Primer paints may be oil- or water-based and are used to seal unpainted surfaces to prevent covering coats of paint soaking in. The appropriate type of primer should be used for the surface being painted - wood, metal, plaster or tiles. There are some 'all purpose primers' available which are designed for two or more of these surfaces. Now let's proceed to analyzing the center of the composition. There is an optical center in the middle - you will notice that the center of the composition, the major element will never be placed there, otherwise the scene will look artificial. The center of the composition will always be the most striking element, and the rest will just serve to make it more expressive. The artist may use various means to achieve this effect - the color contrasts, light and shade effects, size of objects and distance between them. Secondary elements are depicted with less detail and vigor - they have to bring forward the center, not block it. Notice the way your eyes travel the painting - intuitively you will start at the center and will proceed to the rest of the elements to refine the story. Composition Wallboard. Composition wallboard usually presents no particular painting difficulties if the ordinary precautions are observed, such as making certain that the surface is dry and free from grease and oil. The painting procedure for wallboard is the same as for plaster; it requires a priming and sealing coat followed by whatever finishes coats are desired, or may be given one-coat flat or resin-emulsion type paint.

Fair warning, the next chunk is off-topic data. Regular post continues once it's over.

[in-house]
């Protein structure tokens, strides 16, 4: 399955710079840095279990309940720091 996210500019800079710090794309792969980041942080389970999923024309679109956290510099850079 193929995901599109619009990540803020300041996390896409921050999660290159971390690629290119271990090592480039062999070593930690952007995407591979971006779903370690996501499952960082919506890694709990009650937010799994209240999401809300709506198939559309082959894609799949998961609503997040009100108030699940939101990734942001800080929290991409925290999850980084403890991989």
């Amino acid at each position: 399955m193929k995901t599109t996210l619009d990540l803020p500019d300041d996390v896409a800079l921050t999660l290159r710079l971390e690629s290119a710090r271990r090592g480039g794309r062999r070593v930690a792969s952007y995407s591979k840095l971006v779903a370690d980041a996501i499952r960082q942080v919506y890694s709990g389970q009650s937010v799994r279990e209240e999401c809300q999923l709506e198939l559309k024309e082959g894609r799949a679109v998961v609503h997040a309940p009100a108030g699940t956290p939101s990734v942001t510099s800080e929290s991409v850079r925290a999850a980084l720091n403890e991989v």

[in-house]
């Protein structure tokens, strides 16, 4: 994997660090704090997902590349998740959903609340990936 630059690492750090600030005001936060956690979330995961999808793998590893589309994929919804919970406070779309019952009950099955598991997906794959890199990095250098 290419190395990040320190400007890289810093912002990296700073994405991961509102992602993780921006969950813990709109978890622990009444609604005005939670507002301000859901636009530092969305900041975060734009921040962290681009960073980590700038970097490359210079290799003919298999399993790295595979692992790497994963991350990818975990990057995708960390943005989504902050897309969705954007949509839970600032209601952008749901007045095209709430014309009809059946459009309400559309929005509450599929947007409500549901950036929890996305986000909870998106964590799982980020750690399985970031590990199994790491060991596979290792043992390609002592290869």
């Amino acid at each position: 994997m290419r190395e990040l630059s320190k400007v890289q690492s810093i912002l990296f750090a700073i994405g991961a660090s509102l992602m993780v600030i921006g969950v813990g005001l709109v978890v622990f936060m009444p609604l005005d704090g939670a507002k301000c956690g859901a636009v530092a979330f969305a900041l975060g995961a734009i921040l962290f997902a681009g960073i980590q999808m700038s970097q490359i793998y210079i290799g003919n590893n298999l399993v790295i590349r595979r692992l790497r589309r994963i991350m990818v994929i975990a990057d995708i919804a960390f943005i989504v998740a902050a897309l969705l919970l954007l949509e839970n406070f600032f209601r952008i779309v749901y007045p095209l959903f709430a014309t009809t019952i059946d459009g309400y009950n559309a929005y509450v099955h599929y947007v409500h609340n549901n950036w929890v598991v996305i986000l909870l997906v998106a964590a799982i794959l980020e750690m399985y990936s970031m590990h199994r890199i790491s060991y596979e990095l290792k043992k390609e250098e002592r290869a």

So how do you know which colors to choose? Thank goodness for Color Me Beautiful. I am sure you remember Color Me Beautiful, a New York Times best seller which sold over 15 million copies. Step six: once you get all the layers just like you like, let it dry thoroughly for several days. Now take black and apply the shadows with your clean brush in keeping with the laws of shadow and light like you've learned earlier. If you put too much, wipe it back with a Q-tip or a rag until it looks like a shadow. Make sure you're putting shadows on top of only dry under layers. Always clean your brushes in between colors to keep the colors isolated and pure too. You don't want blue in your shadows, for example. Study my paintings if you wish because I do a lot of distinct shadows and I light things like vases, leaves, birds, fruit, etc. in ways that I think will stand out to you. Like if I paint a vase the bottom of the vase is darker than the top. Just like in real life. This applies to any shape whether it be a face or an apple or a vase. Also look at my backgrounds, as I've done a lot of them. Notice how each background is a multitude of layers to give it a finished and complicated look. Glazes allow me to reach this end. When I started out I didn't know what I was doing and friends and family thought I was crazy. And the very same people act like they knew I'd make it now that I have. Oh well, it's the way of the world. But stick with it and you'll be enlightened and inspired over time! Some acrylics are also recommended for exteriors (over the same kinds of materials as vinyl paints). Here it has a big advantage - you don't have to pick your painting weather so carefully. It can be applied on humid days and in cold seasons, so long as the temperature is a few degrees above freezing. WOODWORK. · Check woodwork for damage. if there is one, patch it with a wood filler, dry it overnight and sand it for any rough spots and apply a sealer before painting. · If you'll be using the same paint on the walls and woodwork, paint the woodwork as you come to it. If it is another color of higher in gloss, wait until the walls are done. · Paint double-hung windows from the wood between the panes then outward. On casement windows, us the same technique, but keep the windows slightly open until the paint dries. · For panel doors, paint the decorative molded edges first, then the individual panels. Paint from the center out. When the panels are completed, paint the vertical and horizontal flat panels. · Use a painter's tape or painter's shield to keep paint off windowpanes. Do not use a masking tape or a duct tape. Using a painter's tape or painter's shield allows you to keep areas covered for up to 3 days. · Paint the top edge baseboards first, then the bottom along the floor. Paint the middle section last. · Remove cabinet doors and drawers and paint the flat surfaces first. Paint inside the edges, then move to the outer surfaces.